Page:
Is this really true of Jungmann?
Rorate Caeli: CDF: Instruction of the Congregation for the Doctrine of the Faith on Burial and Cremation

Insight Scoop: New: "The Wise Man from the West: Matteo Ricci and His Mission to China" by Vincent Cronin

Monday, October 24, 2016

A Bad Sign of Things to Come in Turkey?

Jonathan Pageau's Interactive Drawing Project

Commentary on the Chieti Document by Fr. Lawrence Farley

Who Can Block the Holy Spirit?

I read Matthew Levering's Engaging the Doctrine of the Holy Spirit. Regarding the Holy Spirit’s unitive mission in the Church, Levering responds to Kendall Soulen, who focuses on relationship between the Holy Spirit and multiplicity or diversity, by emphasizing the Holy Spirit’s promotion of unity in truth and unity in charity, the bond that unites the Church. I was reminded of the Kontakion hymn in the Byzantine rite for the feast of Pentecost, which contrasts God’s dispersal of mankind at Babel with His calling of all to become His people at Pentecost. God’s undoing of the tower Babel is not through the Church having a single, uniform language and culture, but through the unifying of diverse peoples with their own Christianized languages and cultures. But as we see in the history of the estrangement between Catholics and Orthodox, and the early separation of the Oriental, or Non-Chalcedonian, Orthodox churches and the Assyrian Church of the East, differences in languages or terminology (as mentioned above in the dispute over the Filioque), exacerbated by political issues, nationalism, cultural chauvinism, and other factors, have been significant barriers to agreement and communion. But the greatest cause of the failure of the apostolic churches to reach full communion in the past may have been insufficient charity (and humility). In relation to the Holy Spirit’s mission of unity, it seems to me that the zeal of bishops to preserve the unity of faith may have surpassed their zeal for charity. In this respect, the tasks of the Third and Fourth Ecumenical Councils remain incomplete (though the various apostolic churches have in the last half-century issued statements with other churches that they do not really disagree on the important issues of Christology). All must examine their conscience or the churches will continue to be chastised. The Holy Spirit is the force behind healing and reconciliation; but can it even be said that in defense of Bouyer's thesis in The Church of God, that the Holy Spirit has never failed to preserve those who have no fault in the separation in the unity of faith and charity, even though some of their bishops may have thought otherwise and excluded each other from communion?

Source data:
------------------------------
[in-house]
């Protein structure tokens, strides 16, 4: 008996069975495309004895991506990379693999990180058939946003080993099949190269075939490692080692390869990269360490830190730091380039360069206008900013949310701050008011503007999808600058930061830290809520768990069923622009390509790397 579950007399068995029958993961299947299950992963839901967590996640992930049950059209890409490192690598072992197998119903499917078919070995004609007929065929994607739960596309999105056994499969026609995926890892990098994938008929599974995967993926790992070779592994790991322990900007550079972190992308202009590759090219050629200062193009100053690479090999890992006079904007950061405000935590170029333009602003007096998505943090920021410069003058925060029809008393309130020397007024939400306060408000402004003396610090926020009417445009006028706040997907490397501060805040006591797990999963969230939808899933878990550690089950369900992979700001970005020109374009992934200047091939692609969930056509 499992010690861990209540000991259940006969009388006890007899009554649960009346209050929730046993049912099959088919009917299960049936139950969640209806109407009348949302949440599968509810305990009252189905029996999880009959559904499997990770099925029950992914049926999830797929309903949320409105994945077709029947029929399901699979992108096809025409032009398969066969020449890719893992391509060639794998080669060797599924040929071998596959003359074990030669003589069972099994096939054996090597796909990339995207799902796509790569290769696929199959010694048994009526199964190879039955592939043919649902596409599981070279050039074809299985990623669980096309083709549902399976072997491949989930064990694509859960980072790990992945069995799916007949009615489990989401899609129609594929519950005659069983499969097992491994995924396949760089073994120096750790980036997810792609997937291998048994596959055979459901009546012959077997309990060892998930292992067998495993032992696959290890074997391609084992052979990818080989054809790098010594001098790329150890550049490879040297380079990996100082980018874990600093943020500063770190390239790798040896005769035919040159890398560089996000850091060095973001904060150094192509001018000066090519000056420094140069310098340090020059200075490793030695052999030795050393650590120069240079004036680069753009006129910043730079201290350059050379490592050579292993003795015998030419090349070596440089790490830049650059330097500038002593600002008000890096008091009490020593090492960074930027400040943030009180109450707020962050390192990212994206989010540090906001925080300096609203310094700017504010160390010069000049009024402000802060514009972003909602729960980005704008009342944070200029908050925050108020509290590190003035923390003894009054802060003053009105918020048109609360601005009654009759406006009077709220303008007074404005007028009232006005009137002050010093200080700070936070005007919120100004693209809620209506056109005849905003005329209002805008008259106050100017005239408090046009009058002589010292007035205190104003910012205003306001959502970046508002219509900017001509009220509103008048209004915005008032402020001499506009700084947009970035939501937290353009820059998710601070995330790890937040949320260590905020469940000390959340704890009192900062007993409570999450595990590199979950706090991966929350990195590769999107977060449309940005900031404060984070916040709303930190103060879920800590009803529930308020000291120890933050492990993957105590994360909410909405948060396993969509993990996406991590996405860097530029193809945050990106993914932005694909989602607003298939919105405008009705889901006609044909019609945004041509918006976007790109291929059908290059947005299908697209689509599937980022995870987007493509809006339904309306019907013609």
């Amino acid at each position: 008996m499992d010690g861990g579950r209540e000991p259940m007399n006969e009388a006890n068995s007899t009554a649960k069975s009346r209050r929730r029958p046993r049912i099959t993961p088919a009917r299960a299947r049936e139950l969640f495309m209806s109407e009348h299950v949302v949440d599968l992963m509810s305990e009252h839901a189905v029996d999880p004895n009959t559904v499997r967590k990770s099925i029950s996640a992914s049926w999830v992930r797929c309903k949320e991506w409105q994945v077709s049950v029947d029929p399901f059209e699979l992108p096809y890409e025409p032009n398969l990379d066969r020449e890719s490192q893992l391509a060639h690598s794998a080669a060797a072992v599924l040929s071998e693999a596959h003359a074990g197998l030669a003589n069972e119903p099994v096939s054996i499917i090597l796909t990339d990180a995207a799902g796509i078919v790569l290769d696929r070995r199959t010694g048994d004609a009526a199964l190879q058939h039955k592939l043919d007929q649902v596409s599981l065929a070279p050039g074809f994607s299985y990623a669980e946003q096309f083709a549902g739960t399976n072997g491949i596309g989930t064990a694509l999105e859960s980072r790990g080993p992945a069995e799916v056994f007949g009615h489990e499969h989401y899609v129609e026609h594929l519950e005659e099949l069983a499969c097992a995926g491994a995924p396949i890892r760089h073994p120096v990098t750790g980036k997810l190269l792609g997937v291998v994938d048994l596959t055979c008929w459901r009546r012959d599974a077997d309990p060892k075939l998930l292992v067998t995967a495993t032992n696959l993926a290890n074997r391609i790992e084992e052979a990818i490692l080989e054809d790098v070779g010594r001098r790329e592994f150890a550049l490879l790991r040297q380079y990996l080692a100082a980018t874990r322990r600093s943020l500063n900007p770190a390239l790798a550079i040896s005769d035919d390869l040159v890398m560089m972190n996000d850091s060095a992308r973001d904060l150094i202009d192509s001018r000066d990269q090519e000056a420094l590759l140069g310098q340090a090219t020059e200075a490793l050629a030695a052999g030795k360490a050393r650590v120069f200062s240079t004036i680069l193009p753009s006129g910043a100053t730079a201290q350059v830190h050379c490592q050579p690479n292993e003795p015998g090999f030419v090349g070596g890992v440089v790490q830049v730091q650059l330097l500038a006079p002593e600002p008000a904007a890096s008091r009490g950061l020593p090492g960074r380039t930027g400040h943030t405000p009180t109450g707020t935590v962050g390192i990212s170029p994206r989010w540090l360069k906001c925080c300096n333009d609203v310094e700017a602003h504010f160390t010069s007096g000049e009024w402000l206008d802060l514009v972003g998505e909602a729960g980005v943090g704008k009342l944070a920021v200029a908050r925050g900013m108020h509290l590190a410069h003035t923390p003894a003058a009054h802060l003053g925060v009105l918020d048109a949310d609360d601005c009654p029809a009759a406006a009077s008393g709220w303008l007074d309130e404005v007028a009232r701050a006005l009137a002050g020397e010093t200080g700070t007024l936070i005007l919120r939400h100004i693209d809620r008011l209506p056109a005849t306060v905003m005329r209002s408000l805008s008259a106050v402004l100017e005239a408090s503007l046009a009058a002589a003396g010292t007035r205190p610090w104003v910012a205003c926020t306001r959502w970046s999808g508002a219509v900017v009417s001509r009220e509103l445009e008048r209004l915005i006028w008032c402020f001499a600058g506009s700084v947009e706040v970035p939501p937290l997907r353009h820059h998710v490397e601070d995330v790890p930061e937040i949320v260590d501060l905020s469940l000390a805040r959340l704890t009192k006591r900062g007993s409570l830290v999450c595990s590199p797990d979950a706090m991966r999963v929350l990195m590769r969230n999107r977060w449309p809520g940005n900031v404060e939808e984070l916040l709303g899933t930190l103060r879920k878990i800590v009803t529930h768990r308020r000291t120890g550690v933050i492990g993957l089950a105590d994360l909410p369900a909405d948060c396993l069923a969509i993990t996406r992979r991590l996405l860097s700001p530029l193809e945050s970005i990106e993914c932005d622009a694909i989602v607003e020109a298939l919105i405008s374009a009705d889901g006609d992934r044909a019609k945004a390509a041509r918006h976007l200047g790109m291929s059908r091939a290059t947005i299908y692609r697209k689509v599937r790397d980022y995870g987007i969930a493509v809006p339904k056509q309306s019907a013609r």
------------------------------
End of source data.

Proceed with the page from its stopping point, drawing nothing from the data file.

Anamnesis, Not Amnesia: The 'Healing Memories' and the Problem of 'Uniatism' by Father Robert Taft, S.J.
Ecumenism and healing of memories; ecclesiological issues?